What does the term “zero waste” actually mean? The Zero Waste International Alliance defines it as “designing and managing products and processes to systematically avoid and eliminate the volume and toxicity of water and materials, conserve and recover all resources, and not burn or bury them.” In practice, however, absolute zero is a tough mark to attain, especially for industrial economies, and many international and U.S. organizations recognize a 90 percent diversion rate from incinerators, landfills, or the environment as zero waste.

New York is one city whose zero-waste goals call for reducing what it sends to landfills and incinerators by 90 percent by 2030 (compared with a 2005 baseline of 3.6 million tons). Now, however, only about 20 percent of the garbage the city produces each day is diverted, and just over half of the metal, glass, and plastic that inhabitants discard is collected for recycling. A meager four percent of food scraps and other organic waste is collected for composting, through a voluntary program. To have any hope of reaching its targets, the city will have to drastically reduce the amount of waste generated and dramatically ramp up recycling and composting rates.

Architecture and design can help remove some of the roadblocks in the way of achieving goals like those adopted by New York, according to zero-waste advocates. One way is through clearer messaging. “People don’t recycle, because it is confusing,” says Ushma Pandya Mehta, cofounder of Think Zero, a waste-reduction and diversion consultant. The rules are constantly changing, and they are different from place to place, she says. But facilities with good signage and well-placed receptacles—along with education—typically see strong participation, adds her Think Zero partner, Sarah Currie-Halpern.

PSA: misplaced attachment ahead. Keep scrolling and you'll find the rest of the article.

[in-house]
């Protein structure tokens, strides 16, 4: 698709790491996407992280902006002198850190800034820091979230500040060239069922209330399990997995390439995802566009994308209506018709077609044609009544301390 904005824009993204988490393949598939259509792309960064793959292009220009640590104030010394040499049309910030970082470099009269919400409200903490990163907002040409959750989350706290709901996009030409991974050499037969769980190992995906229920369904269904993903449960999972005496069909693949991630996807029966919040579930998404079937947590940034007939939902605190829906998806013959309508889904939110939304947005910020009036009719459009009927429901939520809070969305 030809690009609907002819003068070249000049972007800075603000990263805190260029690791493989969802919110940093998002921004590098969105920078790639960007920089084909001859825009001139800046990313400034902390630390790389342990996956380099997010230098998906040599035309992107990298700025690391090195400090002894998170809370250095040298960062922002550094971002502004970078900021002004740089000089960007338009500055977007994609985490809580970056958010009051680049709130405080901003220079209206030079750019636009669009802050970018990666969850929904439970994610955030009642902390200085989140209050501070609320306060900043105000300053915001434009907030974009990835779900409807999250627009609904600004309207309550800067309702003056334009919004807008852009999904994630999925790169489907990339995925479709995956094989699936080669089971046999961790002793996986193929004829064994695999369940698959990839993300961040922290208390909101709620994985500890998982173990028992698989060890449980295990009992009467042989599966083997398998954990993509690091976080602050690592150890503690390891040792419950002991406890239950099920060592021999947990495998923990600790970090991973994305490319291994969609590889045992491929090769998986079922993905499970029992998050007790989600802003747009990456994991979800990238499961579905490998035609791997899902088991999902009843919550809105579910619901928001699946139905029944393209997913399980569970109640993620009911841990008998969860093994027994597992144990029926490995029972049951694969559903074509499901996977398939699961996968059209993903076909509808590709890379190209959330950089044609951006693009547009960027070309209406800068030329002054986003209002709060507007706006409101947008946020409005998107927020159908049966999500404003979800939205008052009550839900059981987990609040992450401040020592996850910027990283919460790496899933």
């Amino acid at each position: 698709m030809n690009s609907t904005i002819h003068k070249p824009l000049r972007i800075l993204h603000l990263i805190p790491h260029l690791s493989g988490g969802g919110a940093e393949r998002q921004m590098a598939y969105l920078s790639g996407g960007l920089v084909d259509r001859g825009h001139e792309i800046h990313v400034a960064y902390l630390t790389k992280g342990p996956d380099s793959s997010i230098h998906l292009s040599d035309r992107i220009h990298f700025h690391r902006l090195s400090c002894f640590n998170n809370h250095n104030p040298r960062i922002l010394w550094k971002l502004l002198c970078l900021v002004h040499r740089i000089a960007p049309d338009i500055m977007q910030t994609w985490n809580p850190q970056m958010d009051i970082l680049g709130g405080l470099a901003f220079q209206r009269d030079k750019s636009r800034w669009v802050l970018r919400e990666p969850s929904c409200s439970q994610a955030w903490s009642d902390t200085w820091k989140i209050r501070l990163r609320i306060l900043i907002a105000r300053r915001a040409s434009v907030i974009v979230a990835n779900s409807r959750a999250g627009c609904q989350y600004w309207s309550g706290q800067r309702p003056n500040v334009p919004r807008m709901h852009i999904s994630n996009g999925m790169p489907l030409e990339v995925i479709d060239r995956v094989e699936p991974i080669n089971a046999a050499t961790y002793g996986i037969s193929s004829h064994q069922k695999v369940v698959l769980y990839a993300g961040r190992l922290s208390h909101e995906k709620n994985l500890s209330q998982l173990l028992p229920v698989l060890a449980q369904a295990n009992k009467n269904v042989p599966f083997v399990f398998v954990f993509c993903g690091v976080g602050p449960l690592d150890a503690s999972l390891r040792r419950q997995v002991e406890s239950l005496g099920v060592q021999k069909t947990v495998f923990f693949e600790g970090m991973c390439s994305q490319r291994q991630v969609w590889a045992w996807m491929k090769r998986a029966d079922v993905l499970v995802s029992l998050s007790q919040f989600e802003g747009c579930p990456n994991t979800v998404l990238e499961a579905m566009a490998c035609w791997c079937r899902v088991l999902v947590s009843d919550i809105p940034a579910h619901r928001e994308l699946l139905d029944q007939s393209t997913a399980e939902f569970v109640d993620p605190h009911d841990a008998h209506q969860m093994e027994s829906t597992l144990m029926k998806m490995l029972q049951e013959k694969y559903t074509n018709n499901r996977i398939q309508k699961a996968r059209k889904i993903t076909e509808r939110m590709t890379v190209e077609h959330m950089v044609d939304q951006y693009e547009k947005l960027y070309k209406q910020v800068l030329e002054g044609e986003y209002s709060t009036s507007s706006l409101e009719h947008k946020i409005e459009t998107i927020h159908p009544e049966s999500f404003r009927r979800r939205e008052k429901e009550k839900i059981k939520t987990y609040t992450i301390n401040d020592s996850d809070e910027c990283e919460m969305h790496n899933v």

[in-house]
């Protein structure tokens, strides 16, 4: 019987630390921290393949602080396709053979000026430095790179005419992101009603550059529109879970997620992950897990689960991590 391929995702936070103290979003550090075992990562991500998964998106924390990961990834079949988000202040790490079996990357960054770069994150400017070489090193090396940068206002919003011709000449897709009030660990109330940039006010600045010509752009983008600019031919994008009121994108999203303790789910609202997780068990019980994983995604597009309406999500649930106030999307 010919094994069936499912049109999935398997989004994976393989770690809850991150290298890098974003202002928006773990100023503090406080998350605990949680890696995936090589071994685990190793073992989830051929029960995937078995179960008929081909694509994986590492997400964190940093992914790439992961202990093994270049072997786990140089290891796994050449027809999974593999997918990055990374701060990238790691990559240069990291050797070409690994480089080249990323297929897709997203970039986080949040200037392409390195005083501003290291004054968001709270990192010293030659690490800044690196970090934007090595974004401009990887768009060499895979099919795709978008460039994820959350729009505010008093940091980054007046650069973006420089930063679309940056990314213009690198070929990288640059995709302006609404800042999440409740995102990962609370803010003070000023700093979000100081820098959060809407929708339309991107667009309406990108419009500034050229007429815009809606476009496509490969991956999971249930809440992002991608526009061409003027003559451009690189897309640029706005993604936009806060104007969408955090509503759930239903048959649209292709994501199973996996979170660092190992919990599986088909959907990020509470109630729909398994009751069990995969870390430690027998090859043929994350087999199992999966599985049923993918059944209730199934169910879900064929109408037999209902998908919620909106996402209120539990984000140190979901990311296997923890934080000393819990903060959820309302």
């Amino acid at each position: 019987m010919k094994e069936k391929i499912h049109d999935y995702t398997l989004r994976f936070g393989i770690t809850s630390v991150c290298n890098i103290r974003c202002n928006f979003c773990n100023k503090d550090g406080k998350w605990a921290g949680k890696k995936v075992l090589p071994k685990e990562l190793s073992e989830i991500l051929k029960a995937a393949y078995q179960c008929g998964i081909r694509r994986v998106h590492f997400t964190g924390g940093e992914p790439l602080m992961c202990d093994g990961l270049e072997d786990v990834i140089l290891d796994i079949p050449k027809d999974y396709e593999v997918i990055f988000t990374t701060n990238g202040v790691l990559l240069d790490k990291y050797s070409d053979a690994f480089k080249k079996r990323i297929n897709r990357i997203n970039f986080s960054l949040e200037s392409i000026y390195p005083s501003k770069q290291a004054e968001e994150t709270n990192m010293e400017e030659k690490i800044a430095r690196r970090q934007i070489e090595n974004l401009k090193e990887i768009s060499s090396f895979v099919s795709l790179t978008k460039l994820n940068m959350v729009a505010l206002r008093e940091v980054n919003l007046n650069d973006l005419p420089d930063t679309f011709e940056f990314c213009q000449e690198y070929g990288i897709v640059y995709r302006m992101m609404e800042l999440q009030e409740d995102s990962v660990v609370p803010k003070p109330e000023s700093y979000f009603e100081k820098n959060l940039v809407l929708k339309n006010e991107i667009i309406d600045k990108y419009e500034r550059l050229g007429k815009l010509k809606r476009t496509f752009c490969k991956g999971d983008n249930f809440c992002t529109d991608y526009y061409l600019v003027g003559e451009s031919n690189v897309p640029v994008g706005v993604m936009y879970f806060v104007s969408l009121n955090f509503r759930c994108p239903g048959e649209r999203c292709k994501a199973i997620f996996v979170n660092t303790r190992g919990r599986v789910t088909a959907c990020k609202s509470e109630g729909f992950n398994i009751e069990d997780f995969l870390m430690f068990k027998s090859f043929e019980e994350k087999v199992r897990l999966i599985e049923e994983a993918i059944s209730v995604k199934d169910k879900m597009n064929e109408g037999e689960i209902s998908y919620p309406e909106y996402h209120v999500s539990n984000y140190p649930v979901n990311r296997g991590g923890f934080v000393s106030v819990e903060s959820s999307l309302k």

That’s what San Francisco International Airport (SFO) is banking on. As part of its goal to reach zero waste by 2021, it examined all aspects of airport operations, including offices, maintenance shops, and terminals. Then it reached out to Gensler for help. Sustain­ability director David Briefel describes the firm’s role as one that was “graphics heavy” but also involved coordinating with SFO management and custodial staff and assisting with studies of waste-diversion rates and sorting accuracy at security screening points, food concourses, gates, and at back-of-house areas. The physical product of this exercise was new trash receptacles and signage intended to help airport users and employees better differentiate the various waste streams. The graphics and bins have so far been installed in Terminal 2, but will ultimately be implemented airport-wide.

Reducing waste and recovering more for recycling and reuse can also entail infrastructure-scale strategies, such as the installation of pneumatic tube systems. Powered by turbines that generate a vacuum, these whisk away trash at high speeds to a central terminal. The technology reduces the amount of space that individual buildings must devote to storage of waste and eliminates the need for piling trash bags at the curb. Best-suited for new, multi-building complexes, the first systems were installed in Sweden in the 1960s and now exist all over the world.

IMAGES: © THE CENTER FOR ARCHITECTURE

ZEROING IN One way New York could meet its 2030 goals (bottom) is by cutting the current amount of trash produced (top) by 80 percent, reducing the quantity of recyclables generated by 50 percent, and ramping up diversion of recyclables to 90 percent.

 

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Originally published in Architectural Record